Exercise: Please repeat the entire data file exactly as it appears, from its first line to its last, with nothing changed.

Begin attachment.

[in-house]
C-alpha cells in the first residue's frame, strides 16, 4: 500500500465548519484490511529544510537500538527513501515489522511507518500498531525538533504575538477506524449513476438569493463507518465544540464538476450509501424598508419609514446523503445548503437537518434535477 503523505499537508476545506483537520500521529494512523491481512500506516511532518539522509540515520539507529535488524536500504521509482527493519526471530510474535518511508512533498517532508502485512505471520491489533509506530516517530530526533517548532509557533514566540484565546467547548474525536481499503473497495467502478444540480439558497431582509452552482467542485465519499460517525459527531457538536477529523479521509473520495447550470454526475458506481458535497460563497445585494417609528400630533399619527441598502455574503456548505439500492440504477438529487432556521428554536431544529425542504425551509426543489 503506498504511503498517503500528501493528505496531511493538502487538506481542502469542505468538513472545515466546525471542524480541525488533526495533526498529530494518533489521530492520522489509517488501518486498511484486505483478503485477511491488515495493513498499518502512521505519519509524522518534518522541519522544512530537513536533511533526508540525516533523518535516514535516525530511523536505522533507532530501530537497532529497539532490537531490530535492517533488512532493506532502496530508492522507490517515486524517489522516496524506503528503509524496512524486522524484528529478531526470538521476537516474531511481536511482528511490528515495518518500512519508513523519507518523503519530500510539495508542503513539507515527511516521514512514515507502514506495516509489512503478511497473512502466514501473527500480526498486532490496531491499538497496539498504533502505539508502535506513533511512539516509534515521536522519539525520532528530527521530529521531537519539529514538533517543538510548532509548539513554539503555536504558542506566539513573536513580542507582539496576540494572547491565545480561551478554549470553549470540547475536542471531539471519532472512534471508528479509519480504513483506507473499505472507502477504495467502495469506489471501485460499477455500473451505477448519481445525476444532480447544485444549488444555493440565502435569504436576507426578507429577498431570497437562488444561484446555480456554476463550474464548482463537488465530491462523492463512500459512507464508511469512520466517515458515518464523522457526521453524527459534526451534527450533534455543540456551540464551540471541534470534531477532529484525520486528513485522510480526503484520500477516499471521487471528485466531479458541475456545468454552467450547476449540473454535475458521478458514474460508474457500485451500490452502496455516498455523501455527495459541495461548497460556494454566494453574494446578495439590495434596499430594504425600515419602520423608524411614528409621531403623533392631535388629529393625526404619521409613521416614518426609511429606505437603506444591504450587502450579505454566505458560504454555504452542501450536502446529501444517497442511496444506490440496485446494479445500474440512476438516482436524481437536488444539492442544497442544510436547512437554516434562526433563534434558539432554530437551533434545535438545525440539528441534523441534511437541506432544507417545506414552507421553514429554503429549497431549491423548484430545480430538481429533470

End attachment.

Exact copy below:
[in-house]
C-alpha cells in the first residue's frame, strides 16, 4: 500500500465548519484490511529544510537500538527513501515489522511507518500498531525538533504575538477506524449513476438569493463507518465544540464538476450509501424598508419609514446523503445548503437537518434535477 503523505499537508476545506483537520500521529494512523491481512500506516511532518539522509540515520539507529535488524536500504521509482527493519526471530510474535518511508512533498517532508502485512505471520491489533509506530516517530530526533517548532509557533514566540484565546467547548474525536481499503473497495467502478444540480439558497431582509452552482467542485465519499460517525459527531457538536477529523479521509473520495447550470454526475458506481458535497460563497445585494417609528400630533399619527441598502455574503456548505439500492440504477438529487432556521428554536431544529425542504425551509426543489 503506498504511503498517503500528501493528505496531511493538502487538506481542502469542505468538513472545515466546525471542524480541525488533526495533526498529530494518533489521530492520522489509517488501518486498511484486505483478503485477511491488515495493513498499518502512521505519519509524522518534518522541519522544512530537513536533511533526508540525516533523518535516514535516525530511523536505522533507532530501530537497532529497539532490537531490530535492517533488512532493506532502496530508492522507490517515486524517489522516496524506503528503509524496512524486522524484528529478531526470538521476537516474531511481536511482528511490528515495518518500512519508513523519507518523503519530500510539495508542503513539507515527511516521514512514515507502514506495516509489512503478511497473512502466514501473527500480526498486532490496531491499538497496539498504533502505539508502535506513533511512539516509534515521536522519539525520532528530527521530529521531537519539529514538533517543538510548532509548539513554539503555536504558542506566539513573536513580542507582539496576540494572547491565545480561551478554549470553549470540547475536542471531539471519532472512534471508528479509519480504513483506507473499505472507502477504495467502495469506489471501485460499477455500473451505477448519481445525476444532480447544485444549488444555493440565502435569504436576507426578507429577498431570497437562488444561484446555480456554476463550474464548482463537488465530491462523492463512500459512507464508511469512520466517515458515518464523522457526521453524527459534526451534527450533534455543540456551540464551540471541534470534531477532529484525520486528513485522510480526503484520500477516499471521487471528485466531479458541475456545468454552467450547476449540473454535475458521478458514474460508474457500485451500490452502496455516498455523501455527495459541495461548497460556494454566494453574494446578495439590495434596499430594504425600515419602520423608524411614528409621531403623533392631535388629529393625526404619521409613521416614518426609511429606505437603506444591504450587502450579505454566505458560504454555504452542501450536502446529501444517497442511496444506490440496485446494479445500474440512476438516482436524481437536488444539492442544497442544510436547512437554516434562526433563534434558539432554530437551533434545535438545525440539528441534523441534511437541506432544507417545506414552507421553514429554503429549497431549491423548484430545480430538481429533470